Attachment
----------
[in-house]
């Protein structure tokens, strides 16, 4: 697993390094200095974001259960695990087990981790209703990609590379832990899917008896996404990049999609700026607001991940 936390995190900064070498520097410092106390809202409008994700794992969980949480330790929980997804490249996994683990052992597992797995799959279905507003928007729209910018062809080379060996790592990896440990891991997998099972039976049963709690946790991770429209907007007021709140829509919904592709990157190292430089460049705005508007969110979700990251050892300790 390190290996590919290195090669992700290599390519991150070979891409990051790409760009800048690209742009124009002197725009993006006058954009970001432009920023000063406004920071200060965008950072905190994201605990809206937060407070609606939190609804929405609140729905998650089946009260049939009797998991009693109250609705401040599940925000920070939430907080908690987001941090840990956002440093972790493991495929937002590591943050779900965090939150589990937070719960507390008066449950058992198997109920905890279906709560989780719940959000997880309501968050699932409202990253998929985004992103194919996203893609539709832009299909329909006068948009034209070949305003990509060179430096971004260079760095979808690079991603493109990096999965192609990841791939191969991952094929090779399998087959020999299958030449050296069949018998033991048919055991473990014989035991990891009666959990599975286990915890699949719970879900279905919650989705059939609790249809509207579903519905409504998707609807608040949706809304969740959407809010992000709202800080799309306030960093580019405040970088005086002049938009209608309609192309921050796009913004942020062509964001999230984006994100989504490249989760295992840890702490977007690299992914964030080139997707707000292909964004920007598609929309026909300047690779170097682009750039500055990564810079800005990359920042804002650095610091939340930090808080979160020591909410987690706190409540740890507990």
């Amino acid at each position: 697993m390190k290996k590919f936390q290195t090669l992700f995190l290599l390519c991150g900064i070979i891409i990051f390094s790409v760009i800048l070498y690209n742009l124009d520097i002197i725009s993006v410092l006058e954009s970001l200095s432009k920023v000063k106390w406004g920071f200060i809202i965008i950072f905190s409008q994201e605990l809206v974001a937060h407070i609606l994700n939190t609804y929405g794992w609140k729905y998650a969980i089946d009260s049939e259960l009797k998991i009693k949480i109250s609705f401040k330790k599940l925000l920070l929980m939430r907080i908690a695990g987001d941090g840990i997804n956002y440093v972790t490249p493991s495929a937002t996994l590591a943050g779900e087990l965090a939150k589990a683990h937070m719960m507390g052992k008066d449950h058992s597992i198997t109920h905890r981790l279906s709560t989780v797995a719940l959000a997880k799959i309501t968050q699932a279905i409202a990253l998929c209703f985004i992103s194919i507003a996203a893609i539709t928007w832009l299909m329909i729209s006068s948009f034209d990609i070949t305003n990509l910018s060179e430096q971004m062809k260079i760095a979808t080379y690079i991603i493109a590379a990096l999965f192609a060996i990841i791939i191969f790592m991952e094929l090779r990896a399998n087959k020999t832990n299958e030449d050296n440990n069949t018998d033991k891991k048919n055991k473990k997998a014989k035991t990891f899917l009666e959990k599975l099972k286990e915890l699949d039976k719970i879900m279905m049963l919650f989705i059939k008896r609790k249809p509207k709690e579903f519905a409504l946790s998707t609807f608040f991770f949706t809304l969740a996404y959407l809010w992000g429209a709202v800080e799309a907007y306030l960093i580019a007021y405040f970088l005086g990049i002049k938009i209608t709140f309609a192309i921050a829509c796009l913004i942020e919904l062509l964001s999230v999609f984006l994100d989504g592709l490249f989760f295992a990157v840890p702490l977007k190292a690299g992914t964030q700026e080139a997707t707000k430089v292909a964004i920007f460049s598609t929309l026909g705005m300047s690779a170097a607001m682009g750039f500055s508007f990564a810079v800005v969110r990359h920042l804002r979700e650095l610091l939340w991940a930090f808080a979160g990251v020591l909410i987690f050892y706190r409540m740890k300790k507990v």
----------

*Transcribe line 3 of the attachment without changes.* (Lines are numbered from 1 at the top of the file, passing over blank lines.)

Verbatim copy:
């Amino acid at each position: 697993m390190k290996k590919f936390q290195t090669l992700f995190l290599l390519c991150g900064i070979i891409i990051f390094s790409v760009i800048l070498y690209n742009l124009d520097i002197i725009s993006v410092l006058e954009s970001l200095s432009k920023v000063k106390w406004g920071f200060i809202i965008i950072f905190s409008q994201e605990l809206v974001a937060h407070i609606l994700n939190t609804y929405g794992w609140k729905y998650a969980i089946d009260s049939e259960l009797k998991i009693k949480i109250s609705f401040k330790k599940l925000l920070l929980m939430r907080i908690a695990g987001d941090g840990i997804n956002y440093v972790t490249p493991s495929a937002t996994l590591a943050g779900e087990l965090a939150k589990a683990h937070m719960m507390g052992k008066d449950h058992s597992i198997t109920h905890r981790l279906s709560t989780v797995a719940l959000a997880k799959i309501t968050q699932a279905i409202a990253l998929c209703f985004i992103s194919i507003a996203a893609i539709t928007w832009l299909m329909i729209s006068s948009f034209d990609i070949t305003n990509l910018s060179e430096q971004m062809k260079i760095a979808t080379y690079i991603i493109a590379a990096l999965f192609a060996i990841i791939i191969f790592m991952e094929l090779r990896a399998n087959k020999t832990n299958e030449d050296n440990n069949t018998d033991k891991k048919n055991k473990k997998a014989k035991t990891f899917l009666e959990k599975l099972k286990e915890l699949d039976k719970i879900m279905m049963l919650f989705i059939k008896r609790k249809p509207k709690e579903f519905a409504l946790s998707t609807f608040f991770f949706t809304l969740a996404y959407l809010w992000g429209a709202v800080e799309a907007y306030l960093i580019a007021y405040f970088l005086g990049i002049k938009i209608t709140f309609a192309i921050a829509c796009l913004i942020e919904l062509l964001s999230v999609f984006l994100d989504g592709l490249f989760f295992a990157v840890p702490l977007k190292a690299g992914t964030q700026e080139a997707t707000k430089v292909a964004i920007f460049s598609t929309l026909g705005m300047s690779a170097a607001m682009g750039f500055s508007f990564a810079v800005v969110r990359h920042l804002r979700e650095l610091l939340w991940a930090f808080a979160g990251v020591l909410i987690f050892y706190r409540m740890k300790k507990v």